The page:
Meyer: No letdown for OSU at Illinois - or else
CHAMPAIGN, Ill. (AP)
Ohio State, he said, is focused on Saturday, even if the opposition hasn't won a Big Ten game in more than two years.
''No issue whatsoever. This is a very invested team,'' Meyer said this week. ''(There) will be a bomb go off if I start to see that or we all start to see that.''
The Illini (3-6, 0-5 Big Ten) look like little more than a speed bump for the undefeated Buckeyes (9-0, 5-0).
Illinois has given up an average of 43.5 points a game the past four weeks, including 52 last week to Indiana. The Buckeyes, meanwhile, are scoring a bunch, 48.2 a game.
If Illinois has a hope, it probably rests with senior quarterback Nathan Scheelhaase. A season after looking like perhaps the Big Ten's worst starting quarterback while he battled through injuries, he's now, at least statistically, it's best. Scheelhaase is throwing for a Big Ten-best 268.9 yards a game, has 15 touchdowns and just three interceptions.
What's the difference?
''The first thing, I think, he's healthy,'' Illinois coach Tim Beckman said. ''This year Nathan Scheelhaase is 100 percent. (And) I think the dedication he showed through the summer with building his arm strength continues to impress me.''
Five things to keep an eye on Saturday at Memorial Stadium:
STYLE POINTS: Ohio State is locked in the third spot in the polls behind No. 1 Alabama and No. 2 Florida State, giving the Buckeyes every incentive to roll up the score any time they can.
Meyer didn't exactly put it that way this week, but he acknowledged that, to stay in the conversation, Ohio State needs to ''play great.''
''I expect them to play, we all expect them to play, they expect to play, at a very high level, because you're in the same breath with some very, very good teams,'' he said. ''And to maintain that status you have to play very well. Very well.''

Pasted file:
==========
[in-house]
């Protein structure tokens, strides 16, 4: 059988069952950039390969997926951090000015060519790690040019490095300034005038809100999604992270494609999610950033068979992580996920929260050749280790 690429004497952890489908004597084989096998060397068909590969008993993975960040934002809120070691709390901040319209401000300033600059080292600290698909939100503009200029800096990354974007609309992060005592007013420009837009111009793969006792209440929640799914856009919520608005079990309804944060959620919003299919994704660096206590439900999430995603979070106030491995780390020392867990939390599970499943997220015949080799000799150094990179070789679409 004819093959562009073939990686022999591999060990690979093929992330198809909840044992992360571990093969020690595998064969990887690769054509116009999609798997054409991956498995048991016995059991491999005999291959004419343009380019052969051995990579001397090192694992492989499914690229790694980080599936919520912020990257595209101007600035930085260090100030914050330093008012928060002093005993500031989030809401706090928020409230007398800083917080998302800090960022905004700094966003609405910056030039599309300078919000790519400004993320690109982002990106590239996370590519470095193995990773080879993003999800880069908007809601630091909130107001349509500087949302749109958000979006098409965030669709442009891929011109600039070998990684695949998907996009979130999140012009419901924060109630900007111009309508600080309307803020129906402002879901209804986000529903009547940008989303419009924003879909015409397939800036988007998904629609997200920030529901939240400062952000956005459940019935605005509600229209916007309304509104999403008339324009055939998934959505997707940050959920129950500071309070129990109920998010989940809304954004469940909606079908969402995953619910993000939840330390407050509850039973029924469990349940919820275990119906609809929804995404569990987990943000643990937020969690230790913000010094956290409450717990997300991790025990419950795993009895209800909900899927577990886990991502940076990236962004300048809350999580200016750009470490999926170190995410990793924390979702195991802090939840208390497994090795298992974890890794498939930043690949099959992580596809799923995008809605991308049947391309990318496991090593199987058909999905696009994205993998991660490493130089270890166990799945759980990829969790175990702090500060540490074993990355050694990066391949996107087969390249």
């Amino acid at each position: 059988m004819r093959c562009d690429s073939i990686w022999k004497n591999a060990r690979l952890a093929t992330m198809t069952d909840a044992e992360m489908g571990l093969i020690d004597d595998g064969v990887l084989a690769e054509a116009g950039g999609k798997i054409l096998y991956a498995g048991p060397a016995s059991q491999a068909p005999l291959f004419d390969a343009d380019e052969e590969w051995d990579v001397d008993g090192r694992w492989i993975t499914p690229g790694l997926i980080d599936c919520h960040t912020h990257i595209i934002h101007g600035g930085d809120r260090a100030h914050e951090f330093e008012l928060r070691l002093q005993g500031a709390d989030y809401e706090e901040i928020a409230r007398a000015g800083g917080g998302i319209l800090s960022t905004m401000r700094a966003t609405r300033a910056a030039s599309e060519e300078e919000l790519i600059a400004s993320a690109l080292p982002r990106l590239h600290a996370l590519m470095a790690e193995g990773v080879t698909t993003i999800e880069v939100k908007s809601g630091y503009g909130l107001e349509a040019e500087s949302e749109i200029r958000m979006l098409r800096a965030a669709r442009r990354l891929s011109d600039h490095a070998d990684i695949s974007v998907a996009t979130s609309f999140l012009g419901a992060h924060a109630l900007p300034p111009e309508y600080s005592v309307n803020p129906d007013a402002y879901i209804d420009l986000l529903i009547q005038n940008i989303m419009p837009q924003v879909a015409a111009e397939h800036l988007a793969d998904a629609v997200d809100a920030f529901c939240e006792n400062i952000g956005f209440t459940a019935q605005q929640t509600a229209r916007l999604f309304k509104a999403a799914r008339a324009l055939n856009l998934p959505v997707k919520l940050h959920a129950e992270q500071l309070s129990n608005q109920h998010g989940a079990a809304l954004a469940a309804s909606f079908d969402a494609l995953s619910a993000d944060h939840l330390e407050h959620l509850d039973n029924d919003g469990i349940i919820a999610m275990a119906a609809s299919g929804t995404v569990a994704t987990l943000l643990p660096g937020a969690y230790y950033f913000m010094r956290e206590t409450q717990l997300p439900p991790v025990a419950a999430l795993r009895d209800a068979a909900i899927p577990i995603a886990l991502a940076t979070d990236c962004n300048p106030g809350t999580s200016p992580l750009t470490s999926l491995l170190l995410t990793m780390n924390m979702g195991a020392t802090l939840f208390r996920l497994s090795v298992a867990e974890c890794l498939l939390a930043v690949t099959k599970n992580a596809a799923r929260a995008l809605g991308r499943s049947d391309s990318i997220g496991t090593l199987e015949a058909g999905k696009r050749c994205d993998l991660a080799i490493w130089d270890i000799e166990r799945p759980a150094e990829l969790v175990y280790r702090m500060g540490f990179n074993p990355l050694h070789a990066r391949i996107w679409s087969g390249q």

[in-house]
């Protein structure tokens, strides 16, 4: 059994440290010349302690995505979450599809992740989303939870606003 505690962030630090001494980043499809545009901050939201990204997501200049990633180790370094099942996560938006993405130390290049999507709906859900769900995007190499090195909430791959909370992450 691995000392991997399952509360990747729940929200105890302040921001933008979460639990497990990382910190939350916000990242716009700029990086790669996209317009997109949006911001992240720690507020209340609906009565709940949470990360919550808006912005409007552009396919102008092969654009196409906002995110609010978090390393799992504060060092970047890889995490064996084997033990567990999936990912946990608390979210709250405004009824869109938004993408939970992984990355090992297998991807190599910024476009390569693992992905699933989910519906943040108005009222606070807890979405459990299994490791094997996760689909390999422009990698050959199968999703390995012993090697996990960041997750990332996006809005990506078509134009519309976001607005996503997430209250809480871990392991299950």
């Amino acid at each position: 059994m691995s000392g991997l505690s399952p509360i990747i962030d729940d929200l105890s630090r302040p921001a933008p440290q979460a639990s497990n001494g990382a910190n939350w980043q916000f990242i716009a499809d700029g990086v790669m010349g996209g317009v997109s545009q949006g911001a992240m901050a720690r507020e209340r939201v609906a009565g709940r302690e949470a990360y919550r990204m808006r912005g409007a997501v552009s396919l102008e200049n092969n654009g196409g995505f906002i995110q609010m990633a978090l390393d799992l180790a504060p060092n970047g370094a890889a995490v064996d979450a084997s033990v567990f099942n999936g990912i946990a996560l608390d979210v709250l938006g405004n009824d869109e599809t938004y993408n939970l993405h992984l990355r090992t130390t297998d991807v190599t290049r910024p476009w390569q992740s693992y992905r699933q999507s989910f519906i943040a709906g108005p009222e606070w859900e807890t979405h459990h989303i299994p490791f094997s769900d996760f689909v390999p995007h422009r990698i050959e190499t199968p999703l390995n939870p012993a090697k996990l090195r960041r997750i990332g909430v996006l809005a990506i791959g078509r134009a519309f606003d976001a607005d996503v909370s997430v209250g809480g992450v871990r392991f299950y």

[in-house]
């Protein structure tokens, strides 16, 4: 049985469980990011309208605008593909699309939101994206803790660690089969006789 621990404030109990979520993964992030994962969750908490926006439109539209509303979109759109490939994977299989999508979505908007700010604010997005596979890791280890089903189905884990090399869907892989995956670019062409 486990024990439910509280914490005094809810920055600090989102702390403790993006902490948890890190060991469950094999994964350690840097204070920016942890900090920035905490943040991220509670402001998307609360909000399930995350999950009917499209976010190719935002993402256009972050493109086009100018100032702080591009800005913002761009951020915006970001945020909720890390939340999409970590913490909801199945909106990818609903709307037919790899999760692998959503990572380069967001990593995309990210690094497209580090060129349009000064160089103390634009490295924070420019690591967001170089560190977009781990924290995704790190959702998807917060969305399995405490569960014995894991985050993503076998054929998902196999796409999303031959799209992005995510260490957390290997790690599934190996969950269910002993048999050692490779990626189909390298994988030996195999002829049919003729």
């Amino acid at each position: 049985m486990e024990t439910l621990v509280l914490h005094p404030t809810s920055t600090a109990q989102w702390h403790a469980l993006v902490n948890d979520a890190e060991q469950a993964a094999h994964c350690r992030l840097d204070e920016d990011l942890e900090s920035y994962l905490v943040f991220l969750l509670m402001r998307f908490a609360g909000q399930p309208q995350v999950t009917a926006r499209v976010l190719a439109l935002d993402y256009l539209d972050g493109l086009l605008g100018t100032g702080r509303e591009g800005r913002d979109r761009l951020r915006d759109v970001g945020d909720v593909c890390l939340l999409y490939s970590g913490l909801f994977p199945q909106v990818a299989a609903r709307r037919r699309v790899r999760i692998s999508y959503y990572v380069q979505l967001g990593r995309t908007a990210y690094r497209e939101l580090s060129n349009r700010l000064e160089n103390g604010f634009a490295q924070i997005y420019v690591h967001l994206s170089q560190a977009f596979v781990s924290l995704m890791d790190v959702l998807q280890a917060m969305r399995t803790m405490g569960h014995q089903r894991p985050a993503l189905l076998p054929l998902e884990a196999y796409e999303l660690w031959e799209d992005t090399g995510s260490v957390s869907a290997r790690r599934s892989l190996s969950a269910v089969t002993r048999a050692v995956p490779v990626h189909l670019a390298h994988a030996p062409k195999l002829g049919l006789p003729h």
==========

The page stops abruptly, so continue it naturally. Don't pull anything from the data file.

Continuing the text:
BETTER THAN UNDEFEATED? The 2012 edition of the Buckeyes went undefeated, but Meyer believes this year's so-far undefeated team is better.
''We're a better functioning team,'' he said, pointing to his offense.
From a bottom-line point of view, he may be right. Ohio State is scoring 48.2 points a game, 11 points better than last year's 37.2.
But Meyer believes last season's defense, at least the one that finished the season, may have been a little better.
''Remember this time last year is when we hit the accelerator and we played excellent defense.''
IN A WORD, WEATHER: The last time Ohio State came to own, in 2011, the cold and the wind led the Buckeyes to keep the ball on the ground. Quarterback Braxton Miller, then a freshman, threw just four times in a 17-7 win.
Meyer, who wasn't in charge for that game, said he watches the forecast closely. But he isn't sure that the cold or the wind would force him to edit Miller's arm out of the game plan this time.
''I can assure you that we're in a much different place than he was two years ago,'' Meyer said.
For what it's worth, the forecast this time calls for a high in the low 60s, but rain and strong wind are possible.
SCHEELHAASE'S ON THEIR MINDS: For all that's gone wrong with Illinois in the Big Ten season, Scheelhaase continues to roll. He threw for 450 yards and two touchdowns last week against Indiana.
And he has the Buckeyes' attention.
''He's definitely more of a QB than he was last year or the year before, watching him on TV when I was in high school,'' sophomore linebacker Joshua Perry said. ''Now he's looking more, when he scrambles to throw the ball, instead of just taking off and running.''
THE STREAK: It grows a little every week and is part of the discussion ahead of every Illini game. Illinois hasn't won a Big Ten game in its last 19 tries, dating to October 2011.
Beckman obligingly fields questions on it from reporters every week. But he says he isn't talking about it with his players.
''We've been stressing a lot of positive stuff to these players,'' he said. ''I think they understand, I don't think it needs to be brought up.''
Follow David Mercer on Twitter: https://twitter.com/davidmercerap
AP Sports writer Rusty Miller contributed from Columbus, Ohio.